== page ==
Warning— this is not a funny post, or uplifting, or positive. When I first started this blog, I wanted to open a dialogue for anyone dealing with mental illness and provide some insight into regular person (me) who has dealt with this and will continue dealing with it for the rest of my life.
Sometimes depression goes into remission, but then it comes barreling back.
Over the last several weeks I’ve been denying, ignoring, rationalizing and negotiating these feelings and why they’ve returned, but as usual, that doesn’t work, so now I’m admitting that my brain has become reckless and ruthless and I need help to stave off its lies.
It’s really uncomfortable and upsetting when you have no idea what your brain is going to tell you every day. And it can switch at a moment’s notice.
There are days when it lies to me from the moment I wake up. It says that I’m useless. That nothing I do matters. That no one would miss me if I was gone. Yeah, they’d be sad, but they’d get over it and move on because life is for the living.
It asks questions like what is the point of existing? We live, we die, and more people come to take our place. It reminds me of the ee cummings’ poem, “anyone lived in a pretty how town” that expresses the monotony of everyday life and the lack of impact people have in the world. I’m not curing cancer or discovering new worlds or saving lives or really doing anything worthwhile.
Except raising my kids.
They are the ones who I know need me. The ones who I HAVE to be here for. The ones that make me need to fight my brain.
I KNOW with absolute certainty that no matter how broken I am, I’m better broken than non-existent.
But when I’m driving or up at night and it’s just me and my brain, we don’t always get along and it gets tough to tell it to shut the fuck up.
And it gets so confusing because I’ve always relied on my brain and trusted it. It’s my sense of humor, my intelligence, my drive, my skepticism, my ability to see things from multiple perspectives and I LOVE my brain.
Until it starts being an asshole.
A lot of people have asked me what depression feels like, and I can’t speak for everyone, but this is the best analogy I can make for how it feels right now.
Imagine that you have a gallon of milk without the cap, and from the time you get out of bed until the time you go back to bed, you have to carry that gallon without spilling a drop. At first, it’s not bad. You figure out how to drive to work and maybe congratulate yourself for your strength. Maybe you even mock people who say that this is a difficult task.
Then you get to work and start your day and your fingers start to get numb. So you switch hands. Then you notice a ridge of plastic that’s cutting into your fingers, so you reposition the milk to avoid it.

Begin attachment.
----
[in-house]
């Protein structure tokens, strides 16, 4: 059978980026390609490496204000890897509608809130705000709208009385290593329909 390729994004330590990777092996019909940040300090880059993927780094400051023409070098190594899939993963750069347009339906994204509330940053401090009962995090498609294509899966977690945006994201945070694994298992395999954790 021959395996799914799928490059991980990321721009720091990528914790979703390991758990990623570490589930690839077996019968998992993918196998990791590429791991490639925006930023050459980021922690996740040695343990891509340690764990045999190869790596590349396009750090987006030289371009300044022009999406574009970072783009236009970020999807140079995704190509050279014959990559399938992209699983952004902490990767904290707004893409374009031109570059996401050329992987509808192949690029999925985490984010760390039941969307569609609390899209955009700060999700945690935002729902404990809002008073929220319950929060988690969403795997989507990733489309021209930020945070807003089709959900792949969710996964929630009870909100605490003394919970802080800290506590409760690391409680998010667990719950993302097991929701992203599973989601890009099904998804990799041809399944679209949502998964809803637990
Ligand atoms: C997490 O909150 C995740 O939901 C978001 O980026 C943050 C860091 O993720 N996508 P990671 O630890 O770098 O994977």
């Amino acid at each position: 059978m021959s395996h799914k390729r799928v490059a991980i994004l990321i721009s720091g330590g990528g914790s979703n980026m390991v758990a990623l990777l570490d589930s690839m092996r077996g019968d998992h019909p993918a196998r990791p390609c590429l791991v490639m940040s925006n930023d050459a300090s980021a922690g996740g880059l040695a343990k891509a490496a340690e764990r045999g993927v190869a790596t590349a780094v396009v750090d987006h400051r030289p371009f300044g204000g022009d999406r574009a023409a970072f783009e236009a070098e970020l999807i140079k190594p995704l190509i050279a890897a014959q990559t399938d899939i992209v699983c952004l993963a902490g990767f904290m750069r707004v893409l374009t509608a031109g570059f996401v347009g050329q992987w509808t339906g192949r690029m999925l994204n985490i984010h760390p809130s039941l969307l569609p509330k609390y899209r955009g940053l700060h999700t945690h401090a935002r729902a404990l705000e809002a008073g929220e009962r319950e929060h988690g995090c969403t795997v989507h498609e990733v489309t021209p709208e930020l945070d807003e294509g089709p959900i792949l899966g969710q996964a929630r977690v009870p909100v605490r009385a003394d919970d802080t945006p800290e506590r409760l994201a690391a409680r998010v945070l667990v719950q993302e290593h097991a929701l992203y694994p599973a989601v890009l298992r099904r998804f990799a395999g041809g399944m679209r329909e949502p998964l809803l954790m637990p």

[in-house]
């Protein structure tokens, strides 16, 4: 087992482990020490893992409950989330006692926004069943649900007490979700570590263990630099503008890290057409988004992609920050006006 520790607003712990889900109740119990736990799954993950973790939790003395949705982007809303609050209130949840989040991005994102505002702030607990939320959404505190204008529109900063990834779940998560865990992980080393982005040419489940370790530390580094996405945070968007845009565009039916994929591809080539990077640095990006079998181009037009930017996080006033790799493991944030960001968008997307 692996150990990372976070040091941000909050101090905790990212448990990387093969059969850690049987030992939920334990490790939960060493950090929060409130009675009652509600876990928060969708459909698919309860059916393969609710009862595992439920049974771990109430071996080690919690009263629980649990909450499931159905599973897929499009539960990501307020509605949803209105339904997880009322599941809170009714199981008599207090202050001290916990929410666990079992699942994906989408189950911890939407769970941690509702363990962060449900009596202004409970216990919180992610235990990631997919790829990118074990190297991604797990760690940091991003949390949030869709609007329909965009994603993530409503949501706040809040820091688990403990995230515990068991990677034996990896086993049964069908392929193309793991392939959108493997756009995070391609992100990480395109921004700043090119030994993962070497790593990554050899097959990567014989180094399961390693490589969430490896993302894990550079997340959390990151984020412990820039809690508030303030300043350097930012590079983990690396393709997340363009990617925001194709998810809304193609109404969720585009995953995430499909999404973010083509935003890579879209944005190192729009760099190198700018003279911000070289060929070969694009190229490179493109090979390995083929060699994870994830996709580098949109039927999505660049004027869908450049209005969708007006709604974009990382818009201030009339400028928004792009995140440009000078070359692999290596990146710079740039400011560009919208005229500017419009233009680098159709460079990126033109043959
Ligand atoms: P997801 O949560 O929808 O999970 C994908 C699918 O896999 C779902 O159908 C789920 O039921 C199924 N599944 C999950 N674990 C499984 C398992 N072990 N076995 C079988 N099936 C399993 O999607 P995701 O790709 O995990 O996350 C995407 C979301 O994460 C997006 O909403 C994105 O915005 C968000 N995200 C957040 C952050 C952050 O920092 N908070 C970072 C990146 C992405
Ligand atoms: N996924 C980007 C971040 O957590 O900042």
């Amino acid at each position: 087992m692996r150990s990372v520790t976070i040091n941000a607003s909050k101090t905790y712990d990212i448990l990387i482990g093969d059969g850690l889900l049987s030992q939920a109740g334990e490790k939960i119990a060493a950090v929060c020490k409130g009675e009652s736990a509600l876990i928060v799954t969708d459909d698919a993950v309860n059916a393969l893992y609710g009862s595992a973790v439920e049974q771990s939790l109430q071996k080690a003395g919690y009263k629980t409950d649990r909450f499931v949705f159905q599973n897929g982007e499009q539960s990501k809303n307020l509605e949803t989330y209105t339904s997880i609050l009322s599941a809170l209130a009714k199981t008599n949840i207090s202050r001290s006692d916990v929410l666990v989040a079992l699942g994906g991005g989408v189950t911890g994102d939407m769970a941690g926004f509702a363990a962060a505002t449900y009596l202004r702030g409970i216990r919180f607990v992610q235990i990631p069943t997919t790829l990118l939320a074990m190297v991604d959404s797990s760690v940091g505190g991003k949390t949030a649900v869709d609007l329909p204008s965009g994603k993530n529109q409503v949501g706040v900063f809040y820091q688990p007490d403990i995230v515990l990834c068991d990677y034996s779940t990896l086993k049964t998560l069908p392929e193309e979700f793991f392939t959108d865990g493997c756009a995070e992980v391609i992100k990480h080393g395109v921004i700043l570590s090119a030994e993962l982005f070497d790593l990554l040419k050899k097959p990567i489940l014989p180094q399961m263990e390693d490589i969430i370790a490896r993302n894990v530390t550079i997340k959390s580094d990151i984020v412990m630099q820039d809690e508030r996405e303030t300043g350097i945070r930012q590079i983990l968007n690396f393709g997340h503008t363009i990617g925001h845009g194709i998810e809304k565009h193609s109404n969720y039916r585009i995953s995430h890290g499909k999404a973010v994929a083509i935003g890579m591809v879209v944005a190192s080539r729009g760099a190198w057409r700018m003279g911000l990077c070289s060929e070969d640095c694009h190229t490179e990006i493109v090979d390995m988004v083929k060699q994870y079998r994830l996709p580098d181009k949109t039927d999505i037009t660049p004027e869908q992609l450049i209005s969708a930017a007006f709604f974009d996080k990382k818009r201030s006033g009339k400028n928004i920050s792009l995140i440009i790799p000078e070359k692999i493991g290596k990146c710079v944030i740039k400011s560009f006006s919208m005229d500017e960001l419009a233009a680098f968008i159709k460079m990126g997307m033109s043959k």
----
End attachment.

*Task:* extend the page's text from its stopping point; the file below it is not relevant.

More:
As the day goes on, all you can think about is the milk.
You can’t concentrate, or do your job, or experience joy because all you can think about is how painful the fucking milk has become and you know it’s just milk and you shouldn’t be such a baby, but no one else has to do this and you hate them just a little bit because don’t they see how much you’re struggling?
So now you’re obsessed with the milk and you hate the milk and you wish you could just dump the whole damn thing and just end it but you know you can’t for real, but you think about how light you would be without the milk, and how the pain would stop.
But you manage to make it through the day. But you’re exhausted and have a headache and your stomach hurts and you have no energy to do anything and you’re irritable and impatient and miserable to be around.
You finally get into bed.
And the milk goes on the side table.
And you think of all the mistakes you made, and all of the strategies you’ll try tomorrow and all of the guilt you feel because you could only focus on the milk and you finally fall into a restless sleep at 2am.
The alarm goes off at 5.
Time to carry the fucking milk.
So, I’ve started the process. Again.
I’ve come clean to Bill and emailed my doctor and requested an appointment.
I’ve researched if the meds I’m on lose their efficacy over time and what can cause a recurrence, and I’m doing what I can do be nice to myself and trying to ignore my brain that says I don’t deserve to be nice to myself.
And right now, in this moment, I’m ok.
But I’ll apologize now for saying no to plans, or making a quick getaway, or changing my mind at the last minute, or staying in my house and cuddling with kids and animals rather than talk to humans.
And I’ll say thanks for reading, and hopefully understanding.